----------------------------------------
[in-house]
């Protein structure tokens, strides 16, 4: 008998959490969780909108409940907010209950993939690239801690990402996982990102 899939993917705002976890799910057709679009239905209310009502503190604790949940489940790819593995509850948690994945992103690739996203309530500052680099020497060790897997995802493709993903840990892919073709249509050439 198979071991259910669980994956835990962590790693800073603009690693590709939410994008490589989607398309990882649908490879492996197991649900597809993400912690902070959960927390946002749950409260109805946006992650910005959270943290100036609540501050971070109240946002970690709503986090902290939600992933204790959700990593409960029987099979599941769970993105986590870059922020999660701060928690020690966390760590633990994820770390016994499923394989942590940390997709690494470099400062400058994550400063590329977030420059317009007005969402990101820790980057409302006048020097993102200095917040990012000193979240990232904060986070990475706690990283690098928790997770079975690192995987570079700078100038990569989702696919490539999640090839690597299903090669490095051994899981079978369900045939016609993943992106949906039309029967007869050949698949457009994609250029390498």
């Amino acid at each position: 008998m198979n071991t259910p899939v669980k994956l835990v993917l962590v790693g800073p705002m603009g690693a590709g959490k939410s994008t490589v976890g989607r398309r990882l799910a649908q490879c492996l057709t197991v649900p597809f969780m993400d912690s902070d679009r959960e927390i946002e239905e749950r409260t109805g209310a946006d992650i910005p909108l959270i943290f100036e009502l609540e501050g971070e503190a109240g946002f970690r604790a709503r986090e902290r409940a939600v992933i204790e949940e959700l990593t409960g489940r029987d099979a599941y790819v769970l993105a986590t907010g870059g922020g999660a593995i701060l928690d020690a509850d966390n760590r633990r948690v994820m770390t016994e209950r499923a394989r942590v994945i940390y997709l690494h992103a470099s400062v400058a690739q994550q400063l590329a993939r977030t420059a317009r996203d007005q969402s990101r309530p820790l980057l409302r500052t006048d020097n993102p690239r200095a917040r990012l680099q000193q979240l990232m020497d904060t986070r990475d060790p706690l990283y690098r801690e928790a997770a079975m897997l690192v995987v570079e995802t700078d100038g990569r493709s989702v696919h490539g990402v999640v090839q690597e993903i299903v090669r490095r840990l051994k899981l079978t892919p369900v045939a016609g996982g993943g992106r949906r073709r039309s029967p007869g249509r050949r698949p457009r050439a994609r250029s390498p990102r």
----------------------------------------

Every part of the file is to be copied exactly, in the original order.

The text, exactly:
[in-house]
């Protein structure tokens, strides 16, 4: 008998959490969780909108409940907010209950993939690239801690990402996982990102 899939993917705002976890799910057709679009239905209310009502503190604790949940489940790819593995509850948690994945992103690739996203309530500052680099020497060790897997995802493709993903840990892919073709249509050439 198979071991259910669980994956835990962590790693800073603009690693590709939410994008490589989607398309990882649908490879492996197991649900597809993400912690902070959960927390946002749950409260109805946006992650910005959270943290100036609540501050971070109240946002970690709503986090902290939600992933204790959700990593409960029987099979599941769970993105986590870059922020999660701060928690020690966390760590633990994820770390016994499923394989942590940390997709690494470099400062400058994550400063590329977030420059317009007005969402990101820790980057409302006048020097993102200095917040990012000193979240990232904060986070990475706690990283690098928790997770079975690192995987570079700078100038990569989702696919490539999640090839690597299903090669490095051994899981079978369900045939016609993943992106949906039309029967007869050949698949457009994609250029390498």
């Amino acid at each position: 008998m198979n071991t259910p899939v669980k994956l835990v993917l962590v790693g800073p705002m603009g690693a590709g959490k939410s994008t490589v976890g989607r398309r990882l799910a649908q490879c492996l057709t197991v649900p597809f969780m993400d912690s902070d679009r959960e927390i946002e239905e749950r409260t109805g209310a946006d992650i910005p909108l959270i943290f100036e009502l609540e501050g971070e503190a109240g946002f970690r604790a709503r986090e902290r409940a939600v992933i204790e949940e959700l990593t409960g489940r029987d099979a599941y790819v769970l993105a986590t907010g870059g922020g999660a593995i701060l928690d020690a509850d966390n760590r633990r948690v994820m770390t016994e209950r499923a394989r942590v994945i940390y997709l690494h992103a470099s400062v400058a690739q994550q400063l590329a993939r977030t420059a317009r996203d007005q969402s990101r309530p820790l980057l409302r500052t006048d020097n993102p690239r200095a917040r990012l680099q000193q979240l990232m020497d904060t986070r990475d060790p706690l990283y690098r801690e928790a997770a079975m897997l690192v995987v570079e995802t700078d100038g990569r493709s989702v696919h490539g990402v999640v090839q690597e993903i299903v090669r490095r840990l051994k899981l079978t892919p369900v045939a016609g996982g993943g992106r949906r073709r039309s029967p007869g249509r050949r698949p457009r050439a994609r250029s390498p990102r």